- Microsoft’s diversification is paying-off, with more resilient demand for software and cloud countering weakness in hardware
- Perceived early lead in AI also helping valuation, but pressure building to deliver
- Outlook for Azure and cloud will be key
- Bottom-line to grow faster than the top thanks to better margins, but Wall Street sees risk of profitability coming under strain as AI investments and workloads ramp-up
When will Microsoft release Q1 earnings?
Microsoft will release first quarter results after markets close on Tuesday October 24. A conference call will be held on the same day at 1430 PT.
Microsoft earnings consensus
Microsoft is expected to report an 8.8% year-on-year rise in revenue to $54.5 billion and EPS is forecast to climb 13% to $2.65, according to a consensus compiled by Bloomberg.
Microsoft earnings preview
Big Tech valuations have tempered following the pullback we have seen in markets over the last two months, but Microsoft has managed to retain its premium over the Nasdaq 100 and its rivals. That is because confidence remains high that Microsoft’s diverse business - formed of a blend of software, hardware and cloud-computing - can keep outperforming.
Demand for consumer electronics remains depressed and subdued demand for Microsoft’s More Personal Computing division that sells computers, Windows operating system and Xbox gaming consoles will continue in the first quarter, with analysts predicting a 3.3% drop in sales to $12.9 billion. Importantly, markets are hopeful that the lull in demand is nearing its bottom and any confirmation would be welcome. Wall Street believes the division will return to growth in the second quarter as it starts to come up against easier comparatives.
Diversification is paying-off. Demand for Microsoft’s array of software like its Office suite of products has been more reliable and buoyant. Revenue growth has been accelerating in its Productivity & Business Processes division and sales are forecast to rise 11.1% this quarter to $18.3 billion.
Meanwhile, growth at Intelligent Cloud has slowed compared to last year but remains in double-digits, with Wall Street forecasting a 16% rise in revenue this quarter. Azure will be the most closely-watched segment considering it is growing at a faster pace, with analysts expecting a 27% rise in revenue this quarter, and it sits at the heart of Microsoft’s big push into AI using its relationship with OpenAI, which uses Azure as the backbone to run systems like ChatGPT. The outlook for Azure, cloud computing and AI will be key in deciding sentiment. Analysts are looking for Microsoft to target Azure revenue growth of 26.7% in the second quarter, and any signs it will be stronger would suggest AI demand is taking-off faster than anticipated while a weak outlook here could dampen near-term AI prospects.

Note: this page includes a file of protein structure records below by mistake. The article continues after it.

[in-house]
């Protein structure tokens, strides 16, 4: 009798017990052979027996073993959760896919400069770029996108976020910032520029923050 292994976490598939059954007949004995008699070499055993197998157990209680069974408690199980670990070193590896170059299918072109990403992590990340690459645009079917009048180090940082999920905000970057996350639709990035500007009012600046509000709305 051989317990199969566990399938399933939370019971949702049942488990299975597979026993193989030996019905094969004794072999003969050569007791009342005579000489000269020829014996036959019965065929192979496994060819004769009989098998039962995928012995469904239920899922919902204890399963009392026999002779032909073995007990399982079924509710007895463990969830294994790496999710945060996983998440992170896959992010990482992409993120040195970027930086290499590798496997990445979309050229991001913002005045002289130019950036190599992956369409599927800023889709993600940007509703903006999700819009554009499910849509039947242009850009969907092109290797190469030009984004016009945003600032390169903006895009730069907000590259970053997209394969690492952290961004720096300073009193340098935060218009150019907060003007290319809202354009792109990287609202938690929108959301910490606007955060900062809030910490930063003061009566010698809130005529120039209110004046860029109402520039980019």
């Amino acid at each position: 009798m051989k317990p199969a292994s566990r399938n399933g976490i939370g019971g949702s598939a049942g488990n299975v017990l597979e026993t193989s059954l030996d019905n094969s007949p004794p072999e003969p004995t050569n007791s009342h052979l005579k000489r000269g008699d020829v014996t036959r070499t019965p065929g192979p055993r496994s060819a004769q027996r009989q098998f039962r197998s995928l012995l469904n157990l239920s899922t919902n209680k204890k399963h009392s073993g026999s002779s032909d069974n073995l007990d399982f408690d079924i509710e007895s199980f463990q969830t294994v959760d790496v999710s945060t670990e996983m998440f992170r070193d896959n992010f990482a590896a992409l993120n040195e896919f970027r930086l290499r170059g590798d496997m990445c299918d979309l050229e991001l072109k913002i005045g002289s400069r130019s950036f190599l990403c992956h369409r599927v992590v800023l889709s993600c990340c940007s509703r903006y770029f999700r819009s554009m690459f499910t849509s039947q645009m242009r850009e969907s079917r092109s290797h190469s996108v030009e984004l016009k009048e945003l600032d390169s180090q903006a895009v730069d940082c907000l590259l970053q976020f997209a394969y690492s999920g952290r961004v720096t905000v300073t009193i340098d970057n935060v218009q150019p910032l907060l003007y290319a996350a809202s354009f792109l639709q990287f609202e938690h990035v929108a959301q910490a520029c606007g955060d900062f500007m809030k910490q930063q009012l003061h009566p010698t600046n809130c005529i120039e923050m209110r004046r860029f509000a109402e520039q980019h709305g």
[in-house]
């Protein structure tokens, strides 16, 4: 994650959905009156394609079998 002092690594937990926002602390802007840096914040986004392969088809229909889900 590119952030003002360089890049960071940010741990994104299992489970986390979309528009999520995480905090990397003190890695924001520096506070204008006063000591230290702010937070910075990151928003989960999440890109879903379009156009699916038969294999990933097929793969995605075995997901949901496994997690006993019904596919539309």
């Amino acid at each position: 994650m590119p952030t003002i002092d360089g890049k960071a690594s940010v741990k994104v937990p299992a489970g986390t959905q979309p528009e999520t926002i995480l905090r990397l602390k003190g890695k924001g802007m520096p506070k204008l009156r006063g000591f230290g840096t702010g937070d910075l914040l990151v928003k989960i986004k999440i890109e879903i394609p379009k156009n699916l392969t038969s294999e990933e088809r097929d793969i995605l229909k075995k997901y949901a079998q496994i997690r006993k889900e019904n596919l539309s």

Microsoft’s perceived leadership in AI, aided by its investment in OpenAI, is another reason why the company has retained a higher valuation multiple than other Big Tech companies, so delivering tangible progress on this front will become increasingly important. That not only includes its own efforts to infuse and monetise the technology in its own products and services, but the anticipated influx in demand for cloud-computing services as other companies ramp-up their AI activities.
An improvement in margins is set to allow Microsoft to grow its bottom-line faster than the top this quarter. However, Wall Street forecasts margins will come under pressure in the coming quarters as it ramps-up investment in generative AI. Microsoft could surprise here if it is able to counter higher investment with lower costs.
Where next for MSFT stock?
Microsoft has tried and failed to close above $332.50 on multiple occasions over the past week-and-a-half, making this the immediate upside goal for the stock. On the downside, there may be some support at $326, although the 50-day moving average may prove more reliable, with the 20-day there to provide a potential safety net.
Broadening the analysis out, Microsoft has traded somewhat rangebound since the pullback at the start of August. We can see a support zone between $314 and $309.50 and that it has faced resistance between $336.90 and the September-peak of $340.90.
Nasdaq 100 analysis: Where next?
Microsoft is the second largest constituent of the Nasdaq 100, accounting for almost 10% of the entire index. That means it is highly influential on how the index performs.
We can see that the Nasdaq 100 shattered through the supportive trendline that had held firm throughout 2023 on Friday, when the index closed at fresh October-lows. The wedge has been narrowing and we have now seen a breakout, which has brought the support zone between Friday’s close at 14,560 and the September-low of 14,430 back onto the radar. Any drop below this range could trigger a decline below 14,250 and set a new lower-low.
On the upside, the initial target is 14,850, representing the ceiling we saw in the back-end of last month. A move above 15,260 is needed to set a new higher-high.
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